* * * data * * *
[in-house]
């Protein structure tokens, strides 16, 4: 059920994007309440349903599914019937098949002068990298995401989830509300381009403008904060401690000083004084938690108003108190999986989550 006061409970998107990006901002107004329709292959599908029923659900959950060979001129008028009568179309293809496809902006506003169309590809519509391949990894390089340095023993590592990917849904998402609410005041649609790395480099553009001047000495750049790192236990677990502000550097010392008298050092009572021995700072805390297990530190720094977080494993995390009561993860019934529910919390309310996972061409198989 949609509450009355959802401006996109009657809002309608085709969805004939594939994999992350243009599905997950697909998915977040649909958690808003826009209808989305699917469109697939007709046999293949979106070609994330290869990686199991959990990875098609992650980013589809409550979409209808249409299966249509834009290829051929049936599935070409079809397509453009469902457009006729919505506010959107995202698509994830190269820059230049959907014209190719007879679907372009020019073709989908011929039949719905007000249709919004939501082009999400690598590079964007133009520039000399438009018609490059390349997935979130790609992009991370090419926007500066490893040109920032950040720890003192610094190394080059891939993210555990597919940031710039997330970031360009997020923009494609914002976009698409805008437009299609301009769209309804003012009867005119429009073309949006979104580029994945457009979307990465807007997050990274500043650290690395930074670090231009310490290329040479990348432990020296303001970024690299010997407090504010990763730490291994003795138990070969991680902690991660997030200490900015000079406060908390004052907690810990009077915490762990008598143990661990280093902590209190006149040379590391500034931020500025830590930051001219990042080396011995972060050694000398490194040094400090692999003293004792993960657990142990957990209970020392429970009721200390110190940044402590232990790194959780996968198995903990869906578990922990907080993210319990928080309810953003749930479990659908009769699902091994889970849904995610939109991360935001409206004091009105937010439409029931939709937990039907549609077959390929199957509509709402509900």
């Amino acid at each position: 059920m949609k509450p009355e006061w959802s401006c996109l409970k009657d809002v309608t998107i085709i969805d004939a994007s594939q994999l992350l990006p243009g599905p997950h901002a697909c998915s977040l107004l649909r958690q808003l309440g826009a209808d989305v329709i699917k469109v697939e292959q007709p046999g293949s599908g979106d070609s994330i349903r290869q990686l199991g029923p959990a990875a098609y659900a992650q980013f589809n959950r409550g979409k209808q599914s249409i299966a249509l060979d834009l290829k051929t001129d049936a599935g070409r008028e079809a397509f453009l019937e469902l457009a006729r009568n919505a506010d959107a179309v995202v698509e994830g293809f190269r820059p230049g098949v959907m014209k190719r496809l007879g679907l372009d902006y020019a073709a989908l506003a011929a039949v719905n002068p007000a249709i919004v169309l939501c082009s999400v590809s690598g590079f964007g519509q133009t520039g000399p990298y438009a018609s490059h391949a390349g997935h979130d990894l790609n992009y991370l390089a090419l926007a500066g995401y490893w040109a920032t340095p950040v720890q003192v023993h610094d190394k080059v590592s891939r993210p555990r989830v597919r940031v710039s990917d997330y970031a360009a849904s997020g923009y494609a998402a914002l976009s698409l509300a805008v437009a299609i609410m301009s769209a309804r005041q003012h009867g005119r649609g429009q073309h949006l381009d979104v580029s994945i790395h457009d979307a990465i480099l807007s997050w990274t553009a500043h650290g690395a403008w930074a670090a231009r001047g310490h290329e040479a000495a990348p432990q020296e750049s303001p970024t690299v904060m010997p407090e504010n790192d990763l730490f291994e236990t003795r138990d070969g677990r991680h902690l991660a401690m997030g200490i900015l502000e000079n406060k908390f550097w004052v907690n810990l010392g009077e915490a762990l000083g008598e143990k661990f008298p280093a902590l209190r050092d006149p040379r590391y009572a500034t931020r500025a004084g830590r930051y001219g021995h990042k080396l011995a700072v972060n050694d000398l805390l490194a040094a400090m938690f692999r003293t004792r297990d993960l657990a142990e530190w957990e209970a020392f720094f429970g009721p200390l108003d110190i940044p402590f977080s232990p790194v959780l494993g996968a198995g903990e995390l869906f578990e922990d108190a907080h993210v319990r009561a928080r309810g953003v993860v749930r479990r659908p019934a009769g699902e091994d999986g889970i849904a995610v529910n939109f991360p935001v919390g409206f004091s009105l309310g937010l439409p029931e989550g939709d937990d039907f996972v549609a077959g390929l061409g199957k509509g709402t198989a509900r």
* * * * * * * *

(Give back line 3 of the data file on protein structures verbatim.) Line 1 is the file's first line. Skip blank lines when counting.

């Amino acid at each position: 059920m949609k509450p009355e006061w959802s401006c996109l409970k009657d809002v309608t998107i085709i969805d004939a994007s594939q994999l992350l990006p243009g599905p997950h901002a697909c998915s977040l107004l649909r958690q808003l309440g826009a209808d989305v329709i699917k469109v697939e292959q007709p046999g293949s599908g979106d070609s994330i349903r290869q990686l199991g029923p959990a990875a098609y659900a992650q980013f589809n959950r409550g979409k209808q599914s249409i299966a249509l060979d834009l290829k051929t001129d049936a599935g070409r008028e079809a397509f453009l019937e469902l457009a006729r009568n919505a506010d959107a179309v995202v698509e994830g293809f190269r820059p230049g098949v959907m014209k190719r496809l007879g679907l372009d902006y020019a073709a989908l506003a011929a039949v719905n002068p007000a249709i919004v169309l939501c082009s999400v590809s690598g590079f964007g519509q133009t520039g000399p990298y438009a018609s490059h391949a390349g997935h979130d990894l790609n992009y991370l390089a090419l926007a500066g995401y490893w040109a920032t340095p950040v720890q003192v023993h610094d190394k080059v590592s891939r993210p555990r989830v597919r940031v710039s990917d997330y970031a360009a849904s997020g923009y494609a998402a914002l976009s698409l509300a805008v437009a299609i609410m301009s769209a309804r005041q003012h009867g005119r649609g429009q073309h949006l381009d979104v580029s994945i790395h457009d979307a990465i480099l807007s997050w990274t553009a500043h650290g690395a403008w930074a670090a231009r001047g310490h290329e040479a000495a990348p432990q020296e750049s303001p970024t690299v904060m010997p407090e504010n790192d990763l730490f291994e236990t003795r138990d070969g677990r991680h902690l991660a401690m997030g200490i900015l502000e000079n406060k908390f550097w004052v907690n810990l010392g009077e915490a762990l000083g008598e143990k661990f008298p280093a902590l209190r050092d006149p040379r590391y009572a500034t931020r500025a004084g830590r930051y001219g021995h990042k080396l011995a700072v972060n050694d000398l805390l490194a040094a400090m938690f692999r003293t004792r297990d993960l657990a142990e530190w957990e209970a020392f720094f429970g009721p200390l108003d110190i940044p402590f977080s232990p790194v959780l494993g996968a198995g903990e995390l869906f578990e922990d108190a907080h993210v319990r009561a928080r309810g953003v993860v749930r479990r659908p019934a009769g699902e091994d999986g889970i849904a995610v529910n939109f991360p935001v919390g409206f004091s009105l309310g937010l439409p029931e989550g939709d937990d039907f996972v549609a077959g390929l061409g199957k509509g709402t198989a509900r």